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SQL 1.13 SQL DELETE Statement

Certainly! Let’s delve into the basics of the SQL DELETE statement.

Introduction to SQL DELETE Statement:

The SQL DELETE statement is used to remove one or more records from a table in a database. It allows you to specify a condition to delete specific rows, or you can delete all rows from a table without specifying any condition.


The basic syntax of the DELETE statement is as follows:

DELETE FROM table_name
WHERE condition;
  • DELETE FROM: This part of the statement specifies the table from which you want to delete records.
  • WHERE condition: This part is optional. It specifies the condition that must be met for a record to be deleted. If you omit the WHERE clause, all records in the table will be deleted.

Example 1: Deleting Specific Records:

Let’s say we have a table called employees with the following structure:

CREATE TABLE employees (
    name VARCHAR(100),
    age INT,
    department VARCHAR(100)

And it contains the following data:


Now, let’s delete the employee with the id = 2 (Bob):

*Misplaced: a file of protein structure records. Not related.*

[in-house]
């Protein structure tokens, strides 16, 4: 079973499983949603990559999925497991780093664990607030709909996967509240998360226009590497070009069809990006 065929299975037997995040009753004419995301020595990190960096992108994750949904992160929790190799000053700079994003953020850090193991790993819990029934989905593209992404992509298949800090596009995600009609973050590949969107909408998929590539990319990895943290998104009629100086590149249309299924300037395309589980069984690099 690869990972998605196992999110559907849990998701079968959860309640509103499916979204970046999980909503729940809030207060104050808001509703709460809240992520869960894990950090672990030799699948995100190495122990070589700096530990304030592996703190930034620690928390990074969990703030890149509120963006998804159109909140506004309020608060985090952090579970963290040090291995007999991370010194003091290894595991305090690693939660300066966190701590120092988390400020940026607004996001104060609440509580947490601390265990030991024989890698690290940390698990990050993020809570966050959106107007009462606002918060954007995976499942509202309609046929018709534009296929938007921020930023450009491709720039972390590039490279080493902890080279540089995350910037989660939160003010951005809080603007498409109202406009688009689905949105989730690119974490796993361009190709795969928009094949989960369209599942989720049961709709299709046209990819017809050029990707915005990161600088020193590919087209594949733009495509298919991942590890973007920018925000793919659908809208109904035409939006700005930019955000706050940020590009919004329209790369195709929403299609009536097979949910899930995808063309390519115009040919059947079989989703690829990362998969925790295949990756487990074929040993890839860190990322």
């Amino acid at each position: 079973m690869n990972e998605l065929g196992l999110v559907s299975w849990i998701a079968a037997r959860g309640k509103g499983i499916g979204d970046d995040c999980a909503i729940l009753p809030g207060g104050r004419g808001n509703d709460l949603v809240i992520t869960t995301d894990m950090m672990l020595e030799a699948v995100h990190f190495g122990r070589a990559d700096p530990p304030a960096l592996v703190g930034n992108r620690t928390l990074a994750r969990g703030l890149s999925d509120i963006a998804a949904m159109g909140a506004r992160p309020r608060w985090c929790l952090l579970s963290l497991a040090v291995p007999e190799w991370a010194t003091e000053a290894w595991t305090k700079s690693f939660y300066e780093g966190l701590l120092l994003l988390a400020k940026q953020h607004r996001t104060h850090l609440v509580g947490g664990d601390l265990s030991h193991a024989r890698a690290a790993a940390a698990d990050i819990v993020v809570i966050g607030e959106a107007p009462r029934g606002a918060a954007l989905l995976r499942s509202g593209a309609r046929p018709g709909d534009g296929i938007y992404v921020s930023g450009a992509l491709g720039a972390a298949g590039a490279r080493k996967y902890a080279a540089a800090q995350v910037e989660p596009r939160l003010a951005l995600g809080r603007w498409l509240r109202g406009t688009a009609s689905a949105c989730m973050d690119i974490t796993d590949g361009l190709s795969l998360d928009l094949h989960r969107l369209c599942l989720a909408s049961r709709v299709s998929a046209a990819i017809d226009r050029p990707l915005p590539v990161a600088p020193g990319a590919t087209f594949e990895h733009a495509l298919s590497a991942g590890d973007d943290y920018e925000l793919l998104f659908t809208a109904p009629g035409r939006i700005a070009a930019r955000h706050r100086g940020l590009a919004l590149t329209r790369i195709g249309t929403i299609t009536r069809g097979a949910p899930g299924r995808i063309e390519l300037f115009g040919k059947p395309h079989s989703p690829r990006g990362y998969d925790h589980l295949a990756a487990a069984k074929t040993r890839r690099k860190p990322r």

DELETE FROM employees
WHERE id = 2;

This will delete the record where id is equal to 2.

Example 2: Deleting All Records:

To delete all records from the employees table:

DELETE FROM employees;

This will remove all records from the employees table.

Important Points to Remember:

  • Always be cautious when using the DELETE statement, especially without a WHERE clause, as it can delete all records from a table.
  • Always specify a condition when deleting records to avoid unintentional deletion of data.
  • It’s a good practice to first run a SELECT statement with the same WHERE condition to ensure that you are targeting the correct records before executing the DELETE statement.


The SQL DELETE statement is a powerful tool for removing records from a database table. It’s essential to use it with caution and always double-check the conditions before executing to avoid accidental data loss.

Would you like to explore any other aspects of SQL or have any further questions?

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